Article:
The West’s response to all this, thus far, apart from some ineffectual chest beating, has been muted. Does this reflect that the West would rather a weak President Assad still in place that they can control rather than an unknown, unquantifiable and possibly pro-Islamic-extremist opposition?

Let us be clear. The longer the aspirations of the Syrian people are crushed, the more fundamentalist, non-secular and anti-Western the incoming regime will be. It is time for the West to be unambiguously on the side of the angels, and the angels are emphatically not Assad and his cronies.

No, no: I do not mean the West should invade Syria on behalf of the rebels, or any other sort of militarist posturing or adventuring. But back channels must now be used effectively to ensure that the true leaders in the military-Baathist alliance realise that the game is well and truly up, and they must make way for a new and more democratic Syria, or inevitably end up hanging from street lights themselves.

And if necessary – and let us say the unsayable here – safe haven must be found for current regime insiders – yes, including Assad and his family themselves – stomach-turning though that prospect may be – in order to prevent the possible loss of tens of thousands of innocent lives in a full-scale civil war.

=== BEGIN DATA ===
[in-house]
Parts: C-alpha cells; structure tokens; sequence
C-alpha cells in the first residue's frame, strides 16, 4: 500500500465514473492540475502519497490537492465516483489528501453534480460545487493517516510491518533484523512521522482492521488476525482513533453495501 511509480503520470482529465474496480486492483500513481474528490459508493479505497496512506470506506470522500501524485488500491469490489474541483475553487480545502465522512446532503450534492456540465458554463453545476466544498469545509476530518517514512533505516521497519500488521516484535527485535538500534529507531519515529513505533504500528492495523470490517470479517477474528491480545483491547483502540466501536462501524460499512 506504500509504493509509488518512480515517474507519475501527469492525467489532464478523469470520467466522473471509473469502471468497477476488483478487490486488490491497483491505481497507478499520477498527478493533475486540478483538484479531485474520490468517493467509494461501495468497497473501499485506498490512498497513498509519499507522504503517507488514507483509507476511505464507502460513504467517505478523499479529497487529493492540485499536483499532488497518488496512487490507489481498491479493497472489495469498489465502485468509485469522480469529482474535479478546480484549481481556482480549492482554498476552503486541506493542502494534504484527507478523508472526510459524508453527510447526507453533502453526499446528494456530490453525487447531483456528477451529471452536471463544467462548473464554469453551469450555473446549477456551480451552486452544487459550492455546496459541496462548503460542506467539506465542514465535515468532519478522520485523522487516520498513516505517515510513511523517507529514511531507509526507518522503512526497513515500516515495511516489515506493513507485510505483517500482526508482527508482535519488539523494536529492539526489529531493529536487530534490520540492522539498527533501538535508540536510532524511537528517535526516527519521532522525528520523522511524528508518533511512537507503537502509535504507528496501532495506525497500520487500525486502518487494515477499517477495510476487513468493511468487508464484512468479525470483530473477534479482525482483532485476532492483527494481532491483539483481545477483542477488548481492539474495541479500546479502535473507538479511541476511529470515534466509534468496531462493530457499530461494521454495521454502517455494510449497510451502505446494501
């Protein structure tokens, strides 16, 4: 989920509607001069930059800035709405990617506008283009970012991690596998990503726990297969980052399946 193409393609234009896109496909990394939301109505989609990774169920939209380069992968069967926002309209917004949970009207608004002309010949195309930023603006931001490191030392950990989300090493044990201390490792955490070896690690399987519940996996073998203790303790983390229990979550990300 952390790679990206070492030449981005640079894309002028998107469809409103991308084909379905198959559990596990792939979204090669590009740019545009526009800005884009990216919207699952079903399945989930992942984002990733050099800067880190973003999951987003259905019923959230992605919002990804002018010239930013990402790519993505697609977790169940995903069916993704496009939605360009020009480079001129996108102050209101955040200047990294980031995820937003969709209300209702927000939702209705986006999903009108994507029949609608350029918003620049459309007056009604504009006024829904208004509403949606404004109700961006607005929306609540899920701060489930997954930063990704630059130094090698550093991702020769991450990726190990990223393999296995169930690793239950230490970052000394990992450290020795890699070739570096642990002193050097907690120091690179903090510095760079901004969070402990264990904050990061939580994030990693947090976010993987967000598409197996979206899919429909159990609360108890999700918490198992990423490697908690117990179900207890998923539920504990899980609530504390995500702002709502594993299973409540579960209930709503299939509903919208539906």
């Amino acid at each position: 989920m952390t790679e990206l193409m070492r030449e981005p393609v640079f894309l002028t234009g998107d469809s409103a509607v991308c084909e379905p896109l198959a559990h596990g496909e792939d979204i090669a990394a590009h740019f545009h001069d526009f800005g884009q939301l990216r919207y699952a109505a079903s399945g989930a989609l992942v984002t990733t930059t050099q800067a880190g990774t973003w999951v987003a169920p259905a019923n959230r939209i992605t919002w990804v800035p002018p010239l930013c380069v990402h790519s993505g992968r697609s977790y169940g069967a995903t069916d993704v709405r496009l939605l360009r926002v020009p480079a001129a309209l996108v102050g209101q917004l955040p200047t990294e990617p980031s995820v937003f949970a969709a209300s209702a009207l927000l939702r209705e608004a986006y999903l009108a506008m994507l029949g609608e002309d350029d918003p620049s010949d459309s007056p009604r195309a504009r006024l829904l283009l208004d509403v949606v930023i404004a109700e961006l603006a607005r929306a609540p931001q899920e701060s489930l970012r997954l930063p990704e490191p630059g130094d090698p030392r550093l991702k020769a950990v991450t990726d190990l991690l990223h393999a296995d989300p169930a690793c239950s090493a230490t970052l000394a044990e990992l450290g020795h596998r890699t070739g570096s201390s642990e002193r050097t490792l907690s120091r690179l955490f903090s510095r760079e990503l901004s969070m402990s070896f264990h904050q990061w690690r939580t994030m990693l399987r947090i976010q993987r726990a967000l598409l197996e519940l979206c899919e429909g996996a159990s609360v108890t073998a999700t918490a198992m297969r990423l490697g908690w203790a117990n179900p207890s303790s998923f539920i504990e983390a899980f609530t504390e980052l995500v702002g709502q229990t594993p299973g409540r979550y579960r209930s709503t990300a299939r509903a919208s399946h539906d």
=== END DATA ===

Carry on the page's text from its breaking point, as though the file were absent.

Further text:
Time is short. And as this article by the eminent British writer Robert Fisk enumerates, the fear of the coming conflict embroiling next-door Lebanon is very real too.

http://www.independent.ie/opinion/analysis/robert-fisk-shadow-of-syrian-conflict-stretching-into-lebanon-2630243.html

These are dangerous times indeed, and needless to say, if we do not manage them correctly, then the real losers will be – overwhelmingly – innocent men, woman and children who simply dream of living in peace and freedom. It would be easy to despair, but we cannot. This situation must be resolved, or we abandon the innocents to the militia, the armed lunatics, and fanatics, and the psychopaths.

On all sides.

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http://www.cafepress.com/yolly.431431249

Stop bombing civilians